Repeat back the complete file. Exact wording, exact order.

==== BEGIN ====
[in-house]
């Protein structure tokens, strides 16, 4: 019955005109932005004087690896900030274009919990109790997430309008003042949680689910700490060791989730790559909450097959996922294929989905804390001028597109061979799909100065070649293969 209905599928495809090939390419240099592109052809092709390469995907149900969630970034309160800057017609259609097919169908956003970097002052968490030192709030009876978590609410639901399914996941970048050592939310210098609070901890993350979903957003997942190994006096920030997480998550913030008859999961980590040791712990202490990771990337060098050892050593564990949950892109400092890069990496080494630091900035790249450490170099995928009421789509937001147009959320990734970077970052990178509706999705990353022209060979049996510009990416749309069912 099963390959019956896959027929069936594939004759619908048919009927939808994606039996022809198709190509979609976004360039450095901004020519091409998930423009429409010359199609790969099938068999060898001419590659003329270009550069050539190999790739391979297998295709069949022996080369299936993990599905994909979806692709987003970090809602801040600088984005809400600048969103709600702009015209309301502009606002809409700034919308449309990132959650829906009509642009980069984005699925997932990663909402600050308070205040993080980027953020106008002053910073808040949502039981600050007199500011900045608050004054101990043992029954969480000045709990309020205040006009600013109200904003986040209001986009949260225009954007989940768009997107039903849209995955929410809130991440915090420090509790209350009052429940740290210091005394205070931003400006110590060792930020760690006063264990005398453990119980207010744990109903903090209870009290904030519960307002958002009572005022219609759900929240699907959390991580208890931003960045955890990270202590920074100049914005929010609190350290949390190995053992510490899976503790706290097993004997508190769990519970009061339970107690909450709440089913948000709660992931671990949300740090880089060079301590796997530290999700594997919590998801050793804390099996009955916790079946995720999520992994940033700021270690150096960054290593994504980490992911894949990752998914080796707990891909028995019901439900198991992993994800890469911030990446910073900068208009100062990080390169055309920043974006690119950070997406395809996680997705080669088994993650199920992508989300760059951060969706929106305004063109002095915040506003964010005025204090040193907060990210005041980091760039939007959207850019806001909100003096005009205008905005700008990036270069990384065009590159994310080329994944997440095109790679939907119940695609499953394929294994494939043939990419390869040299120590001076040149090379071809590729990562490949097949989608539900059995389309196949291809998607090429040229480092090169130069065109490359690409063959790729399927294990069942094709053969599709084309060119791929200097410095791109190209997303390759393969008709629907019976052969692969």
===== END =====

[in-house]
């Protein structure tokens, strides 16, 4: 019955005109932005004087690896900030274009919990109790997430309008003042949680689910700490060791989730790559909450097959996922294929989905804390001028597109061979799909100065070649293969 209905599928495809090939390419240099592109052809092709390469995907149900969630970034309160800057017609259609097919169908956003970097002052968490030192709030009876978590609410639901399914996941970048050592939310210098609070901890993350979903957003997942190994006096920030997480998550913030008859999961980590040791712990202490990771990337060098050892050593564990949950892109400092890069990496080494630091900035790249450490170099995928009421789509937001147009959320990734970077970052990178509706999705990353022209060979049996510009990416749309069912 099963390959019956896959027929069936594939004759619908048919009927939808994606039996022809198709190509979609976004360039450095901004020519091409998930423009429409010359199609790969099938068999060898001419590659003329270009550069050539190999790739391979297998295709069949022996080369299936993990599905994909979806692709987003970090809602801040600088984005809400600048969103709600702009015209309301502009606002809409700034919308449309990132959650829906009509642009980069984005699925997932990663909402600050308070205040993080980027953020106008002053910073808040949502039981600050007199500011900045608050004054101990043992029954969480000045709990309020205040006009600013109200904003986040209001986009949260225009954007989940768009997107039903849209995955929410809130991440915090420090509790209350009052429940740290210091005394205070931003400006110590060792930020760690006063264990005398453990119980207010744990109903903090209870009290904030519960307002958002009572005022219609759900929240699907959390991580208890931003960045955890990270202590920074100049914005929010609190350290949390190995053992510490899976503790706290097993004997508190769990519970009061339970107690909450709440089913948000709660992931671990949300740090880089060079301590796997530290999700594997919590998801050793804390099996009955916790079946995720999520992994940033700021270690150096960054290593994504980490992911894949990752998914080796707990891909028995019901439900198991992993994800890469911030990446910073900068208009100062990080390169055309920043974006690119950070997406395809996680997705080669088994993650199920992508989300760059951060969706929106305004063109002095915040506003964010005025204090040193907060990210005041980091760039939007959207850019806001909100003096005009205008905005700008990036270069990384065009590159994310080329994944997440095109790679939907119940695609499953394929294994494939043939990419390869040299120590001076040149090379071809590729990562490949097949989608539900059995389309196949291809998607090429040229480092090169130069065109490359690409063959790729399927294990069942094709053969599709084309060119791929200097410095791109190209997303390759393969008709629907019976052969692969």